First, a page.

Astronauts have been living on the International Space Station for more than 20 years — eating, sleeping, showering, and using the toilet as their bodies float around in microgravity.
Life on the station, which orbits 400 km above Earth, will be no different for Emirati astronaut Sultan Al Neyadi during his six-month stay.
The 41-year-old will embark on his first space mission on Feb. 26, bringing with him traditional Emirati food, photos of his family, the UAE flag and other personal items to make his environment less exotic.
But there will be many new things the astronaut will have to get used to — including drinking coffee made from processed and filtered urine and sweat.
Astronauts over the years have documented these daily routines to show the public what life is like in their orbiting science lab.
The obvious question – is there a toilet?
The latest high-tech toilet, worth $23 million, will be installed on the International Space Station in 2020.
It is believed to be the most expensive toilet ever assembled, surpassing a $19 million request by NASA in 2007.
Called the Universal Waste Management System (UWMS), the titanium toilet uses airflow to pull urine and stool away from the body into separate containers.
A new feature is that the airflow starts automatically as soon as the lid is lifted, which also helps with odor control.
It also features wear-resistant parts and an advanced design that requires less time to clean and maintain.
This means that astronauts spend less time on plumbing to focus on other tasks.
Astronauts use a funnel and hose for urine and a stool for bowel movements – both can be used at the same time.
The toilet has footrests and hand grips that prevent the astronaut from floating away.
Toilet paper, napkins and gloves are disposed of in watertight bags.
Solid waste is kept in individual bags. Most of these are loaded onto a cargo ship and burned on re-entry through Earth’s atmosphere, but some are sent back for evaluation.
The liquid is processed and filtered for consumption.
Water is heavy and storage space is limited on the International Space Station, so astronauts have to recycle just about everything, including urine and sweat.
It seems that Dr. Al Neyadi has everything he needs in the bathroom except for the bidet.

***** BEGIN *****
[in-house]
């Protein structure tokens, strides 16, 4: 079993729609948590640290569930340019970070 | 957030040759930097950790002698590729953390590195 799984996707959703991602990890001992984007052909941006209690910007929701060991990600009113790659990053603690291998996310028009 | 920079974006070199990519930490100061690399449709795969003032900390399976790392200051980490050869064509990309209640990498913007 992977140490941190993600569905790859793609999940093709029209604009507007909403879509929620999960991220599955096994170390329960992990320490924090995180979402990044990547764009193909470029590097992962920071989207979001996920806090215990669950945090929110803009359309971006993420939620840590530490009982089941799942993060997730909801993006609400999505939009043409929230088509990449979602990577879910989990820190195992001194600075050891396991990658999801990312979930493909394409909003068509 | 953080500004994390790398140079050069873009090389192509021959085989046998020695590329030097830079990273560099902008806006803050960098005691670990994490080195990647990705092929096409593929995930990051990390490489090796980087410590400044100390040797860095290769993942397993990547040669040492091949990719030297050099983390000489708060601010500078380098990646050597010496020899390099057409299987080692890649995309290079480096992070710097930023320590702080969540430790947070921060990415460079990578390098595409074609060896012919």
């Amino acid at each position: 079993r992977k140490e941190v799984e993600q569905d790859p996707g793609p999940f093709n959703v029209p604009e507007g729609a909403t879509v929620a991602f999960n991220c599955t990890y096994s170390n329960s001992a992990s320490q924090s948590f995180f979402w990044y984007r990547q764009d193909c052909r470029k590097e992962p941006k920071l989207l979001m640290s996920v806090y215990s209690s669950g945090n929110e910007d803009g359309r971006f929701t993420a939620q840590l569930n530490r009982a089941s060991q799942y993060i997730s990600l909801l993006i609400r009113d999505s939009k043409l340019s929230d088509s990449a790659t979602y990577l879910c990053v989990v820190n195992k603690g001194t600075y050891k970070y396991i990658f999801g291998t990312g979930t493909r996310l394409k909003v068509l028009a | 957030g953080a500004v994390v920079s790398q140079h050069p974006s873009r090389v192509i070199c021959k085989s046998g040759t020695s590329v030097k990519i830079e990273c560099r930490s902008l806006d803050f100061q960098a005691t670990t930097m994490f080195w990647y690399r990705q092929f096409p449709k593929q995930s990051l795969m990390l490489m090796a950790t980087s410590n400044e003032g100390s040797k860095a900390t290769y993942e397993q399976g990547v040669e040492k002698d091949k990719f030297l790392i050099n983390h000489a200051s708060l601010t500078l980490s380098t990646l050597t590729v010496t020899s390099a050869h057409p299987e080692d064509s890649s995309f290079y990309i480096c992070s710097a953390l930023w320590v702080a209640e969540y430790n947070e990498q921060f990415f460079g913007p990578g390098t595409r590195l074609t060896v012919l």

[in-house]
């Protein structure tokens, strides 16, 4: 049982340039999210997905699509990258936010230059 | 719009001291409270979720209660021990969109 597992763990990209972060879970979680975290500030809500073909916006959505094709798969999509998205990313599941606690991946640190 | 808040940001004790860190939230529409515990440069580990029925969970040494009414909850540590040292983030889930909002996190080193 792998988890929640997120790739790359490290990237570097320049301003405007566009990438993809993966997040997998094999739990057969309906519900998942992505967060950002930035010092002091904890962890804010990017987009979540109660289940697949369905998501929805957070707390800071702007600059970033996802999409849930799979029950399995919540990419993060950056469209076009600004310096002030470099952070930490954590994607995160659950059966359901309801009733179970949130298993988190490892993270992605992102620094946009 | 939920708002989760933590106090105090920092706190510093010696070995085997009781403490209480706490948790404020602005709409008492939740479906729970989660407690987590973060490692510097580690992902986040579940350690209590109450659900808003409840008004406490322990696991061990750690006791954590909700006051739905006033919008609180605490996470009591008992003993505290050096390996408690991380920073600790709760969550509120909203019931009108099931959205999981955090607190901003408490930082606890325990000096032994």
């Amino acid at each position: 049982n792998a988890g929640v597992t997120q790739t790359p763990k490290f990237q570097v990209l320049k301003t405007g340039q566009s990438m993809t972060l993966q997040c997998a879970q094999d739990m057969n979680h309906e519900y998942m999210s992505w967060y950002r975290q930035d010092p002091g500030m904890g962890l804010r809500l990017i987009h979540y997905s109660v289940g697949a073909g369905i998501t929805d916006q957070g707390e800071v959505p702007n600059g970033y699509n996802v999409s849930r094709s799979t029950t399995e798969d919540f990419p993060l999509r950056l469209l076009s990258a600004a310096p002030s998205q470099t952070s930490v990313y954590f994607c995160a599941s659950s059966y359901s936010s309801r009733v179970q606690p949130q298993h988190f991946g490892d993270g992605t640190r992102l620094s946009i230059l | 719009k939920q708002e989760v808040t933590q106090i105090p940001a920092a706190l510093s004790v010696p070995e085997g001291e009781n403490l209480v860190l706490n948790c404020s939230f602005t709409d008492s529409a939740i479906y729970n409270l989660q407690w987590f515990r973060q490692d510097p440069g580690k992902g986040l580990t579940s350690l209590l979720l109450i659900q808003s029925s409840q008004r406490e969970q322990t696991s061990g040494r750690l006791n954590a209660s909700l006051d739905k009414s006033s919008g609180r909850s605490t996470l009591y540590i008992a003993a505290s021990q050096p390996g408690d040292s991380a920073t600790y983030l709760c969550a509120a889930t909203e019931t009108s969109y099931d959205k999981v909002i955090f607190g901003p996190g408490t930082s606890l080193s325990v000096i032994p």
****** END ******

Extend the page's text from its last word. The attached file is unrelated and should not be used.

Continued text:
Keep it clean
Water doesn’t flow in a zero-gravity environment, so astronauts shower and brush their teeth differently.
This means that installing a shower, faucet, or sink on the ISS would not be feasible because the water would float away in droplets.
Instead, Dr. Al Neyadi will use a wet washcloth containing body lotion to clean himself.
To wash his hair, he will have to apply shampoo without water and wipe it dry with a towel.
To brush his teeth, he can squeeze small amounts of water through a straw to rinse and then swallow.
More than just freeze-dried meals
Meals on the International Space Station have improved over the years, thanks to a new oven installed two years ago.
The astronauts baked biscuits and used station-grown vegetables as part of their diet.
But they mostly consume dried foods that are stored in packages. They add water to it or heat it in the oven, so it is ready for consumption.
There are some ready-to-eat items, including fruit, bread, and nuts.
Dr. Al Neyadi has yet to reveal what his menu will include, but there will be some traditional Emirati cuisine.
During Emirati astronaut Hazzaa Al Mansoori’s flight in 2019, he took balaleet (an Emirati breakfast staple of sweetened vermicelli served with an omelette on top), salona (chicken stew) and madrooba (a delicious thick oatmeal).
Astronauts in space sometimes have “food parties” in space sometimes, especially during holidays such as Thanksgiving, Christmas, or birthdays.
He was in great shape
Exercising every day for two hours is mandatory for astronauts to reduce the effects of zero gravity on their muscles and bones.
But they must use harnesses to prevent themselves from floating away.
They do a lot of weight training with resistance exercise equipment, including vacuum rollers that help simulate actual weights used on the floor.
On the treadmill, astronauts use rubber straps to stabilize their bodies as they run.
They also use an accelerometer – a bicycle without wheels.
Dr. Al Neyadi is a fitness enthusiast, having trained in jiu-jitsu for many years, and he takes his jiu-jitsu suit with him to space.
A good night’s sleep
Dr. Al Neyadi will have to confine himself to a small sleeping pod or sleeping bag to prevent himself from floating away.
Astronauts in the past have also complained of too much noise on the International Space Station, including the sound of air conditioning fans and machinery, so they use earplugs.
Long distance relationships
Dr. Al Neyadi is on a long-term assignment, but will be able to communicate with his family.
There are laptops with internet access on the International Space Station and astronauts can have voice and video calls with their loved ones.
However, they have to notify the mission controller first, so they can direct the satellite for the call.
This means that family members cannot contact Dr. Al Neyadi on their own, as the satellite may be out of range.
Updated: February 1, 2023, 4:25 a.m